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From the New York Times, by Don Kirk:


Samsung Profits Fall 41%, but Investors See Recovery Ahead


EOUL, South Korea, April 18 — Samsung Electronics posted a 41 percent drop in first-quarter profit today but said it had overcome "economic instability" at home and abroad.


Although the slump was greater than some analysts had expected, investors appeared to share the company's outlook on the likelihood of a resurgence in coming months. Shares of Samsung closed up 4.3 percent, to 315,000 won, on the Korea Stock Exchange. The rise also reflected renewed optimism here about the economy since the end of the war in Iraq.


For the quarter, the company said net income fell to 1.13 trillion won, or $937 million, from 1.9 trillion won, or $1.5 billion, the highest in the company's history, in the period a year earlier. Revenue fell 3.3 percent, to 9.6 trillion won from 9.93 trillion.


Chu Woo Sik, Samsung's vice president for investor relations, mingled confidence with a cautionary note as he talked to analysts on conference calls in the morning and afternoon.


He acknowledged that "visibility is very cloudy" but said the company expected "a reasonably bright prospect for the second quarter" provided the price of semiconductors did not continue to decline on global markets. Samsung is the world's second-biggest maker of computer chips behind Intel and is No. 1 in the production of memory chips, ahead of Micron Technology.


Unlike both Micron and Hynix, the nearly bankrupt third-ranking manufacturer of memory chips, Samsung says it made a small profit from the chips. At the same time, the company is counting on its diversity as a manufacturer of liquid-crystal display monitors, cellphones and other products to keep it profitable if the semiconductor market fails to recover in the near future.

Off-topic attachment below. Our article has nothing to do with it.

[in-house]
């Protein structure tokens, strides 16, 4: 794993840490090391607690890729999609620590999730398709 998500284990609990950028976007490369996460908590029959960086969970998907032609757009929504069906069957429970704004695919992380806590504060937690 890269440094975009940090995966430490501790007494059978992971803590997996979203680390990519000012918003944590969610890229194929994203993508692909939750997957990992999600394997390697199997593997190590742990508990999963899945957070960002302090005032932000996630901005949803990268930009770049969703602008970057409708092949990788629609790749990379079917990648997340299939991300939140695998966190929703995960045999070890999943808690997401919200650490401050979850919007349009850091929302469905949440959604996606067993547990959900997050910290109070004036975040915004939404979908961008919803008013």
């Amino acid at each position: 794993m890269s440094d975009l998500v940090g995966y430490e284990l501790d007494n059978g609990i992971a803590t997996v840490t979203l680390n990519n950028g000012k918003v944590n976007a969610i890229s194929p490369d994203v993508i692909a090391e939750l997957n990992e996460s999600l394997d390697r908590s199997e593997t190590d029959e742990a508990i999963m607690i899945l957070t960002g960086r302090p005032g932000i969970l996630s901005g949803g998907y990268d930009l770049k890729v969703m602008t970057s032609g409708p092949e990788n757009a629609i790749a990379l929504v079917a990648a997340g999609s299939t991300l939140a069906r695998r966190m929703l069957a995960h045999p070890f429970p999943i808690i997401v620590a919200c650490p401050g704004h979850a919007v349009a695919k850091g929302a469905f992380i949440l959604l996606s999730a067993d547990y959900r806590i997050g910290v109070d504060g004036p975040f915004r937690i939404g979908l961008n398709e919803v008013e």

Samsung is also counting on investment in research and development and new plants to lower the cost of manufacturing semiconductors, monitors and other products. In the face of criticism from some investors, the company is spending 6.78 trillion won on capital spending this year, about 50 percent more than Intel.


The company acknowledged "stiff competition" in cellphones but has 10 percent of the worldwide market, with sales of 13.2 million handsets through March, up from 11.6 million in the fourth quarter last year. A Samsung spokesman said rising sales of handsets with color screens would more than compensate for a 5 percent decline in the average selling price of individual handsets.


Although sales were down 10.5 percent in the first quarter from the last quarter of 2002, the company announced an overall 19 percent sales growth in liquid-crystal displays along with a 4.8 percent increase in mobile phone sales.


The company was hard hit, however, by the credit card squeeze that has jeopardized the entire economy. The Samsung Card Company, an affiliate of the electronics company, suffered a net loss of 187 billion won in the first quarter, and Samsung Electronics has had to pour $100 million into the company to keep it afloat.


At the same time, the company sought to buttress its declining share price by spending 2.13 trillion won to buy back shares.
 

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Interesting that the article doesn't mention anything about the performance of Samsung's consumer electronics division. I would have thought that the sales of the DLP RPTVs and HD STB's would have gotten a mention, but I guess they're just a small drop in the Samsung bucket.


-phil
 
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